Ramona Nicholas at the Jemseg Crossing interpretive centre. (Photo courtesy of Susan Blair)

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The new route for the highway bridge in the Grand Lake Meadows wasn’t the only bridge built as a result of the Jemseg project. From its inception to its conclusion, the Jemseg project was designed as a new way to connect two communities, two worldviews – to begin to bridge the gap between archaeology and Indigenous perspectives.

“The missing piece of this puzzle was always the fact that the communities were not involved in the archaeology itself,” Chris Turnbull said. “They were passive bystanders in their own history. And that’s what we wanted to change at Jemseg.

“Throughout the project there was a greater involvement on behalf of the community in their history, rather than an archaeologist giving it to them. There was one particular meeting where elders simply said, ‘This is our history, and we will work with these people to do this.’ ” 

Turnbull describes the process as a “two-way street” of communication that was paved during the course of the Jemseg project. The advisory committee, discussions between government officials, project managers and elders and communities, the openness and transparency of the dig site, and the “bringing it back” of information to the communities through exhibitions and the collection of testimony from elders, all were steps down this two-way street.

The promise of what Jemseg could mean for the future of relations between Indigenous and non-Indigenous New Brunswickers hung in the air even as the project was being shut down, the highway rerouted, and reports written.

“I thought at the time that what we were doing would continue, that we would continue to have Indigenous people working in archaeology in meaningful ways, not just as laborers, that over time those people who worked on the projects would become archaeologists and they would become the next archaeologists and we would transform practice,” Susan Blair said.

For Ramona Nicholas, spending three months at the Jemseg dig was not only her first experience in an archaeological pursuit, it was also a form of digging and searching for herself.

She was doing her own research, looking within herself to ask, “Is this really what I want to do?”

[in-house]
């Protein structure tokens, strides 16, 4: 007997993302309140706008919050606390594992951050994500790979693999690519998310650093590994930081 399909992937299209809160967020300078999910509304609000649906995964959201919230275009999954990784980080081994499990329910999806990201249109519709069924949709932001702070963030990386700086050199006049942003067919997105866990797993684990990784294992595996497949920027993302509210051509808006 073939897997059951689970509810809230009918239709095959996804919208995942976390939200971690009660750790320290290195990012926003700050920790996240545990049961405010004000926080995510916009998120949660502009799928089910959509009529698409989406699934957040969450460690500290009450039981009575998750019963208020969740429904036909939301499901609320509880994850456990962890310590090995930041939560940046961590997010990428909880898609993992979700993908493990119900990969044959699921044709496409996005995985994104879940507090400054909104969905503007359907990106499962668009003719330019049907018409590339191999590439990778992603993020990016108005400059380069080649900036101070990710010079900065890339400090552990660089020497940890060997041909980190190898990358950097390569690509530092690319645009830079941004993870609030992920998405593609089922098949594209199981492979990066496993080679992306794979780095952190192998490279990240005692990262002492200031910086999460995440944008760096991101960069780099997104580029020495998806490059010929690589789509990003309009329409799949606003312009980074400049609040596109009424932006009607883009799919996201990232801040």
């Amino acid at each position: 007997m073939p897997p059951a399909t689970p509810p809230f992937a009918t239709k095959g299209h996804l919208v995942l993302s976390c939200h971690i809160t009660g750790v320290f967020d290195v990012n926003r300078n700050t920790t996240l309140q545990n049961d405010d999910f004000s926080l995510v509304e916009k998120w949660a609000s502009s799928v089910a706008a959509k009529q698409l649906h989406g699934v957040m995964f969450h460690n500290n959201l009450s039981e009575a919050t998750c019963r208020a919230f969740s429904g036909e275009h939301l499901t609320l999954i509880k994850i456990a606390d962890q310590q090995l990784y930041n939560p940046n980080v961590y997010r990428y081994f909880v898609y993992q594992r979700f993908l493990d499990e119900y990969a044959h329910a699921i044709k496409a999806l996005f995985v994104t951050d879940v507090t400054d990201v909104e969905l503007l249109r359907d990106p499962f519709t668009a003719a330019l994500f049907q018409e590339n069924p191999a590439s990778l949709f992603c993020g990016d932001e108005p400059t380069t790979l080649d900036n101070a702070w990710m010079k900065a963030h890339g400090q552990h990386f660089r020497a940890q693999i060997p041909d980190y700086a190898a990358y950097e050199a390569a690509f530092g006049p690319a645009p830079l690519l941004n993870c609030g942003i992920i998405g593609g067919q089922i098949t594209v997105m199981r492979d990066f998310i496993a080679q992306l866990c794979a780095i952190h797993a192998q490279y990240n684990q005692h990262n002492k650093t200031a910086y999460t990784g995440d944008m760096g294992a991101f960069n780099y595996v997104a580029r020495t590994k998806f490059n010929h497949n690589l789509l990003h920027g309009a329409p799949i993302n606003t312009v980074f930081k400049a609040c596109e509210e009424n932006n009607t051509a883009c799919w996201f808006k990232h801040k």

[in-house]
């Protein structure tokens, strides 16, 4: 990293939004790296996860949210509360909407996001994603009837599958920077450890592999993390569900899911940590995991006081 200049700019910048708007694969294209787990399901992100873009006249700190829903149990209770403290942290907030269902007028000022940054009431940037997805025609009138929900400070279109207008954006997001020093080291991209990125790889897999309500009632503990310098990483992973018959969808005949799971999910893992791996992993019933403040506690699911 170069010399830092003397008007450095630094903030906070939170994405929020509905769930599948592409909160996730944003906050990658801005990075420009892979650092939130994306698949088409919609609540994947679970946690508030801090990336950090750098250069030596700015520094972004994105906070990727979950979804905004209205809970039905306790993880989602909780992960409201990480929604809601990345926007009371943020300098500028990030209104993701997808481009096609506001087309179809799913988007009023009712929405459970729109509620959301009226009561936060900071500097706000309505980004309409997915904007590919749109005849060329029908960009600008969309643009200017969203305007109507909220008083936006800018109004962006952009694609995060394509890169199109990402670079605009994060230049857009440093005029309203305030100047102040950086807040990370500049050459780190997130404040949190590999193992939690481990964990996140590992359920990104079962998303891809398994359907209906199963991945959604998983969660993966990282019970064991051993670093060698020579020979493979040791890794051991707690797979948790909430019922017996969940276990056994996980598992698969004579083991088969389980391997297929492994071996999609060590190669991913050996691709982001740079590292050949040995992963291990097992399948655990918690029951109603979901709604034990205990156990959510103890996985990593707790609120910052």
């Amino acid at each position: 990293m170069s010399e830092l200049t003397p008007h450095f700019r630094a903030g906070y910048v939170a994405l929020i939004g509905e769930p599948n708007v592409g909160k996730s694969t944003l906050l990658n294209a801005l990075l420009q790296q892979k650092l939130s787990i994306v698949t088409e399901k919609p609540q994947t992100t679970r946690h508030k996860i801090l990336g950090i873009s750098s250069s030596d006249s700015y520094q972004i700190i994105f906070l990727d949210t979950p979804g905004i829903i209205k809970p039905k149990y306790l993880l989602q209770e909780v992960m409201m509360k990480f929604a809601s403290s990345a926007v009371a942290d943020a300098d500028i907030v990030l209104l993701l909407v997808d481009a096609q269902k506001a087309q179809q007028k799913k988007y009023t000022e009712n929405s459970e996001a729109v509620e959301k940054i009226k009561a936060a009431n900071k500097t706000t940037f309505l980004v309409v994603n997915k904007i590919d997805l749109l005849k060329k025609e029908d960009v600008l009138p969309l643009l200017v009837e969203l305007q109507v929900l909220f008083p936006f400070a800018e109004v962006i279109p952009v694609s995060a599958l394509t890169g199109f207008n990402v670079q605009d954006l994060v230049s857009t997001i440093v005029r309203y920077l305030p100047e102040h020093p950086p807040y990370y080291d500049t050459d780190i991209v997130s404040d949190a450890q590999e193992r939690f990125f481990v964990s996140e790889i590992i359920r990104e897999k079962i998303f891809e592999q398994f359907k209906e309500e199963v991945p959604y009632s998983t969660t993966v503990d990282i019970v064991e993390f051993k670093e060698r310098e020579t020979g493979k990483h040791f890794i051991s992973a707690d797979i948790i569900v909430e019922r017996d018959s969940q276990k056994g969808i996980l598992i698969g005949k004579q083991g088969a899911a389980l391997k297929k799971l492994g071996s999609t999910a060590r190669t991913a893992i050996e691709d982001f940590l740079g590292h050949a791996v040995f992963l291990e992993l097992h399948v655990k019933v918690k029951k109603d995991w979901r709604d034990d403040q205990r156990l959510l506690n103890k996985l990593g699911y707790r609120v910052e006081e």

Ramona Nicholas (Philip Lee photo)

She decided that she would continue her education in archaeology, that she would use her own hands to explore the history of her people. Archaeology was a way to do this.

In the years that followed the Jemseg dig, Nicholas went on to earn a graduate degree in archaeology and became the first Indigenous president of New Brunswick’s Association of Professional Archaeologists. But she stepped down because she was uncomfortable with the province’s approach to archaeology that seemed a long way from the path outlined at Jemseg.

“I needed to find a place where I felt comfortable enough to be able to stand up and say, ‘No, we need to get back to a different way of doing things,’ Nicholas said.

She sees herself as a channel to the traditional knowledge required to incorporate a more complete understanding of history beyond the technical archaeological perspective.

In Nicholas’s view, which is shared by Blair and Turnbull, the relationship between archaeologists and Indigenous people has continued along a rocky road since Jemseg. Nicholas said it has a lot to do with the fact that “non-Indigenous people are digging up that past and learning and interpreting and not understanding the perception or perspective of an Indigenous person.”

Nicholas, as an Indigenous archaeologist, has been stuck at a crossroads.

“I can’t say that Jemseg was the total answer to all of reconciliation but, you know, it was a really good start,” Nicholas said.

“That was my goal afterward, to find those people that had the same interest in work with that. Recently it’s been tough. It’s been tough because I put myself out there doing this work as an Indigenous archaeologist, but the province doesn’t encourage it.”

(Photo courtesy of Susan Blair)

If the Jemseg project was a step toward reconciliation, it may have been a blip on the radar, one project that tried to do things differently – an anomaly.

“I think there are ways in which we got it right. I think there are ways in which we didn’t,” Blair said. “I think one of the ways we got it right was in openness and transparency. Being open to criticism, inviting people to the site, sharing information and knowledge.

“But I think that that speaks to the need to be open because the only way we’re going to build that kind of respect and in the long term a sense of mutual understanding on which you could build trust, would be to be absolutely and thoroughly open about everything, even the painful things.”

Turnbull said the practice of archaeology has changed since Jemseg, but he says the concept of a two-way street has been lost.

“I had hoped that would not be the end of it, that it would then become a mechanism of working,” he said. “Recent history, old photographs, ethnographic stuff, oral histories, we’d get to work together on all this stuff and have it more prominently featured in the community. And I don’t think that happened.”

That’s one of the reasons why, when the New Brunswick government began promoting a new mine project in the headwaters of the Wolastoq, Ramona Nicholas decided she had to take a stand.

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